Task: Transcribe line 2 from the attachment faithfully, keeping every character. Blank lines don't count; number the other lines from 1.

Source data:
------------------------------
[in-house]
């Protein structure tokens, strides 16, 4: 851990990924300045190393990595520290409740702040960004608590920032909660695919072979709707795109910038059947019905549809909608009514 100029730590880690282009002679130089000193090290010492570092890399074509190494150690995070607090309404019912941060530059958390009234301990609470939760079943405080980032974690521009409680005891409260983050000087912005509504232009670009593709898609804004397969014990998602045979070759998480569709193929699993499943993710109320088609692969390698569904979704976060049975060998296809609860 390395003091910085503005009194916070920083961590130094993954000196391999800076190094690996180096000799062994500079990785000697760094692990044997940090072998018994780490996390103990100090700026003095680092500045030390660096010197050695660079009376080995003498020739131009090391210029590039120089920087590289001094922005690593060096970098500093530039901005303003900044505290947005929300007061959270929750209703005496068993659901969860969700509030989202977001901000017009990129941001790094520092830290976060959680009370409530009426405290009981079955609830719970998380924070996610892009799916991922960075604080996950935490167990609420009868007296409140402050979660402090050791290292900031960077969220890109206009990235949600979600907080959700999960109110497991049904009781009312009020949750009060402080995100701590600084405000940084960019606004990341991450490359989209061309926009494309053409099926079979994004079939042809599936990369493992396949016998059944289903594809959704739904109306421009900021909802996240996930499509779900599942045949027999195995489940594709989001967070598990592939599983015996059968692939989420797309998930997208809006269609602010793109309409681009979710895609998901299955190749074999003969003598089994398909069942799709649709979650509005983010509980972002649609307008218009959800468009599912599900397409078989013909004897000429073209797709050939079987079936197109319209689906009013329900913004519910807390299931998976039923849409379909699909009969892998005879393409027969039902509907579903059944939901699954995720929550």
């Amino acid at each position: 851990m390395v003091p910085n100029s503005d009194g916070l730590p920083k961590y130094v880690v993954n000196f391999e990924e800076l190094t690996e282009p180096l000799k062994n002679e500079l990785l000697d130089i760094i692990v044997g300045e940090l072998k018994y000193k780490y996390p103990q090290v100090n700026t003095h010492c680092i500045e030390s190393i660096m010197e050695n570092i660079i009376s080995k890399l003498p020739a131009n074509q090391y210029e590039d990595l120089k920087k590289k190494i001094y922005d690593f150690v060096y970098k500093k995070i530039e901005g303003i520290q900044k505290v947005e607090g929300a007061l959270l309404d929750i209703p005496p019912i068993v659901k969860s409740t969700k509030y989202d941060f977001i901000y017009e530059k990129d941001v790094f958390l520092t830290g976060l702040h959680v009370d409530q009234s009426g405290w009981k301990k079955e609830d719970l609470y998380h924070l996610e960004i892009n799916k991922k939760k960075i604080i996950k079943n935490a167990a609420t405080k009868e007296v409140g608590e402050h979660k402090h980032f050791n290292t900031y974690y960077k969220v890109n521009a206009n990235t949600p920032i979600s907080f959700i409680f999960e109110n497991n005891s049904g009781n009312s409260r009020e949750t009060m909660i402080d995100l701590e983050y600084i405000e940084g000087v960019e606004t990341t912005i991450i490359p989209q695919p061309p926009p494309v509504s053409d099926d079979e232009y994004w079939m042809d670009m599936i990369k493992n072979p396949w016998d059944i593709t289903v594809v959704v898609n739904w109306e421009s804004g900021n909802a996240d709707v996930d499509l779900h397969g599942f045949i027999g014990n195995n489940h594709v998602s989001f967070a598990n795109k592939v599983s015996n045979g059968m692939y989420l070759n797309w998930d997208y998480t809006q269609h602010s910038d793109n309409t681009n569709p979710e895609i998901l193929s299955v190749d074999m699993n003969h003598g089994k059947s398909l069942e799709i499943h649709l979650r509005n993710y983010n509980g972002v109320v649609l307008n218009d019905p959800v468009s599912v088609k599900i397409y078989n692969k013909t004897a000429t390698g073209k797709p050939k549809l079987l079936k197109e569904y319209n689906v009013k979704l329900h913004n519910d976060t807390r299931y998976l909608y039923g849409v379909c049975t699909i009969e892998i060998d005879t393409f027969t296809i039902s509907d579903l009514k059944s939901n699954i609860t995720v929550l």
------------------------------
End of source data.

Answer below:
């Protein structure tokens, strides 16, 4: 851990990924300045190393990595520290409740702040960004608590920032909660695919072979709707795109910038059947019905549809909608009514 100029730590880690282009002679130089000193090290010492570092890399074509190494150690995070607090309404019912941060530059958390009234301990609470939760079943405080980032974690521009409680005891409260983050000087912005509504232009670009593709898609804004397969014990998602045979070759998480569709193929699993499943993710109320088609692969390698569904979704976060049975060998296809609860 390395003091910085503005009194916070920083961590130094993954000196391999800076190094690996180096000799062994500079990785000697760094692990044997940090072998018994780490996390103990100090700026003095680092500045030390660096010197050695660079009376080995003498020739131009090391210029590039120089920087590289001094922005690593060096970098500093530039901005303003900044505290947005929300007061959270929750209703005496068993659901969860969700509030989202977001901000017009990129941001790094520092830290976060959680009370409530009426405290009981079955609830719970998380924070996610892009799916991922960075604080996950935490167990609420009868007296409140402050979660402090050791290292900031960077969220890109206009990235949600979600907080959700999960109110497991049904009781009312009020949750009060402080995100701590600084405000940084960019606004990341991450490359989209061309926009494309053409099926079979994004079939042809599936990369493992396949016998059944289903594809959704739904109306421009900021909802996240996930499509779900599942045949027999195995489940594709989001967070598990592939599983015996059968692939989420797309998930997208809006269609602010793109309409681009979710895609998901299955190749074999003969003598089994398909069942799709649709979650509005983010509980972002649609307008218009959800468009599912599900397409078989013909004897000429073209797709050939079987079936197109319209689906009013329900913004519910807390299931998976039923849409379909699909009969892998005879393409027969039902509907579903059944939901699954995720929550």